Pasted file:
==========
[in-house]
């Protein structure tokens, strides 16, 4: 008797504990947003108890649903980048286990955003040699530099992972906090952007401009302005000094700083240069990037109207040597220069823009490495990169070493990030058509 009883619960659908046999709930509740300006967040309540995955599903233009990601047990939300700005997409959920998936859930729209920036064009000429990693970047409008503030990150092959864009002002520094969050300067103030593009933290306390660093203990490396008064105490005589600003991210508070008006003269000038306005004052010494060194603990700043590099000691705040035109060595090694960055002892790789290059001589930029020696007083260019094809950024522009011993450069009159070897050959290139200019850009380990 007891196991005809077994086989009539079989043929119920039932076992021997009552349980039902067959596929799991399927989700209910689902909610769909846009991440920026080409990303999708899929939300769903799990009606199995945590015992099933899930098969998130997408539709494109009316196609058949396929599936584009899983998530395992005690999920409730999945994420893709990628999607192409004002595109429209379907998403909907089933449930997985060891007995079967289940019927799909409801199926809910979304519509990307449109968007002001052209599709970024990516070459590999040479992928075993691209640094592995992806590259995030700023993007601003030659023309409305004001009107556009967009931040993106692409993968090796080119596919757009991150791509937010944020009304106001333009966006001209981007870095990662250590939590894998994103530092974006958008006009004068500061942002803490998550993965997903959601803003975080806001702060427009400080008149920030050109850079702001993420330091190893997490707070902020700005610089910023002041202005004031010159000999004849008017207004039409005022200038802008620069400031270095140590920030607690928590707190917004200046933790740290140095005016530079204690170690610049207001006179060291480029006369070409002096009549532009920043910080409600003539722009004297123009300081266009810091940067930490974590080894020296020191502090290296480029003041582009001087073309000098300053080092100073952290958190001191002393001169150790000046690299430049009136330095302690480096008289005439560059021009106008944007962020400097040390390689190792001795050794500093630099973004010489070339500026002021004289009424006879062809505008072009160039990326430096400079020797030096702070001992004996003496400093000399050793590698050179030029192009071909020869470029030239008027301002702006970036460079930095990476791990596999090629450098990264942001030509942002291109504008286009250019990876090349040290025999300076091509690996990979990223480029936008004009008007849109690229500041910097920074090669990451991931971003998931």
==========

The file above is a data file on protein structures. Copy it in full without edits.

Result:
[in-house]
């Protein structure tokens, strides 16, 4: 008797504990947003108890649903980048286990955003040699530099992972906090952007401009302005000094700083240069990037109207040597220069823009490495990169070493990030058509 009883619960659908046999709930509740300006967040309540995955599903233009990601047990939300700005997409959920998936859930729209920036064009000429990693970047409008503030990150092959864009002002520094969050300067103030593009933290306390660093203990490396008064105490005589600003991210508070008006003269000038306005004052010494060194603990700043590099000691705040035109060595090694960055002892790789290059001589930029020696007083260019094809950024522009011993450069009159070897050959290139200019850009380990 007891196991005809077994086989009539079989043929119920039932076992021997009552349980039902067959596929799991399927989700209910689902909610769909846009991440920026080409990303999708899929939300769903799990009606199995945590015992099933899930098969998130997408539709494109009316196609058949396929599936584009899983998530395992005690999920409730999945994420893709990628999607192409004002595109429209379907998403909907089933449930997985060891007995079967289940019927799909409801199926809910979304519509990307449109968007002001052209599709970024990516070459590999040479992928075993691209640094592995992806590259995030700023993007601003030659023309409305004001009107556009967009931040993106692409993968090796080119596919757009991150791509937010944020009304106001333009966006001209981007870095990662250590939590894998994103530092974006958008006009004068500061942002803490998550993965997903959601803003975080806001702060427009400080008149920030050109850079702001993420330091190893997490707070902020700005610089910023002041202005004031010159000999004849008017207004039409005022200038802008620069400031270095140590920030607690928590707190917004200046933790740290140095005016530079204690170690610049207001006179060291480029006369070409002096009549532009920043910080409600003539722009004297123009300081266009810091940067930490974590080894020296020191502090290296480029003041582009001087073309000098300053080092100073952290958190001191002393001169150790000046690299430049009136330095302690480096008289005439560059021009106008944007962020400097040390390689190792001795050794500093630099973004010489070339500026002021004289009424006879062809505008072009160039990326430096400079020797030096702070001992004996003496400093000399050793590698050179030029192009071909020869470029030239008027301002702006970036460079930095990476791990596999090629450098990264942001030509942002291109504008286009250019990876090349040290025999300076091509690996990979990223480029936008004009008007849109690229500041910097920074090669990451991931971003998931």